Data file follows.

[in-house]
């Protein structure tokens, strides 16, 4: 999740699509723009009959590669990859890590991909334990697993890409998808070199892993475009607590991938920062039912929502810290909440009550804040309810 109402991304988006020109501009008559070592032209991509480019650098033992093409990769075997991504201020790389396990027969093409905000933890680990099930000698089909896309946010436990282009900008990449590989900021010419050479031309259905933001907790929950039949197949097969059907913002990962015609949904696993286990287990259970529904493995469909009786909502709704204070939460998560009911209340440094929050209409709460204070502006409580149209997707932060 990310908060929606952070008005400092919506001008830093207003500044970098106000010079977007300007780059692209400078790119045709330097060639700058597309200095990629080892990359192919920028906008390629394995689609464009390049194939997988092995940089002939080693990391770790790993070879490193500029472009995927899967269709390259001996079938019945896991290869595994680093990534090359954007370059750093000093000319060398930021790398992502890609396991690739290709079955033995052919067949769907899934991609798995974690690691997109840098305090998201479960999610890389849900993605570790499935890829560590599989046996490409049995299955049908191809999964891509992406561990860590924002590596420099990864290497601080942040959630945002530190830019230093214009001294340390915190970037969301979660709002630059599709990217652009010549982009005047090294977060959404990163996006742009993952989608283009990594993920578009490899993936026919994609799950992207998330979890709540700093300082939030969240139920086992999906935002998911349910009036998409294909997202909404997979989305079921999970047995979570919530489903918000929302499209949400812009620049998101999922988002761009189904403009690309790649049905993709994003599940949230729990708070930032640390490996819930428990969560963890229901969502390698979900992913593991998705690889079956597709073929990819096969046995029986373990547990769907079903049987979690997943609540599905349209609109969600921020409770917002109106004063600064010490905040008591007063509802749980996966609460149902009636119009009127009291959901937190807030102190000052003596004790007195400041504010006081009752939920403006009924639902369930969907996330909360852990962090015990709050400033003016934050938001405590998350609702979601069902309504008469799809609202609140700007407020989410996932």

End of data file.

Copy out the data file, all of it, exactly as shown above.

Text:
[in-house]
């Protein structure tokens, strides 16, 4: 999740699509723009009959590669990859890590991909334990697993890409998808070199892993475009607590991938920062039912929502810290909440009550804040309810 109402991304988006020109501009008559070592032209991509480019650098033992093409990769075997991504201020790389396990027969093409905000933890680990099930000698089909896309946010436990282009900008990449590989900021010419050479031309259905933001907790929950039949197949097969059907913002990962015609949904696993286990287990259970529904493995469909009786909502709704204070939460998560009911209340440094929050209409709460204070502006409580149209997707932060 990310908060929606952070008005400092919506001008830093207003500044970098106000010079977007300007780059692209400078790119045709330097060639700058597309200095990629080892990359192919920028906008390629394995689609464009390049194939997988092995940089002939080693990391770790790993070879490193500029472009995927899967269709390259001996079938019945896991290869595994680093990534090359954007370059750093000093000319060398930021790398992502890609396991690739290709079955033995052919067949769907899934991609798995974690690691997109840098305090998201479960999610890389849900993605570790499935890829560590599989046996490409049995299955049908191809999964891509992406561990860590924002590596420099990864290497601080942040959630945002530190830019230093214009001294340390915190970037969301979660709002630059599709990217652009010549982009005047090294977060959404990163996006742009993952989608283009990594993920578009490899993936026919994609799950992207998330979890709540700093300082939030969240139920086992999906935002998911349910009036998409294909997202909404997979989305079921999970047995979570919530489903918000929302499209949400812009620049998101999922988002761009189904403009690309790649049905993709994003599940949230729990708070930032640390490996819930428990969560963890229901969502390698979900992913593991998705690889079956597709073929990819096969046995029986373990547990769907079903049987979690997943609540599905349209609109969600921020409770917002109106004063600064010490905040008591007063509802749980996966609460149902009636119009009127009291959901937190807030102190000052003596004790007195400041504010006081009752939920403006009924639902369930969907996330909360852990962090015990709050400033003016934050938001405590998350609702979601069902309504008469799809609202609140700007407020989410996932």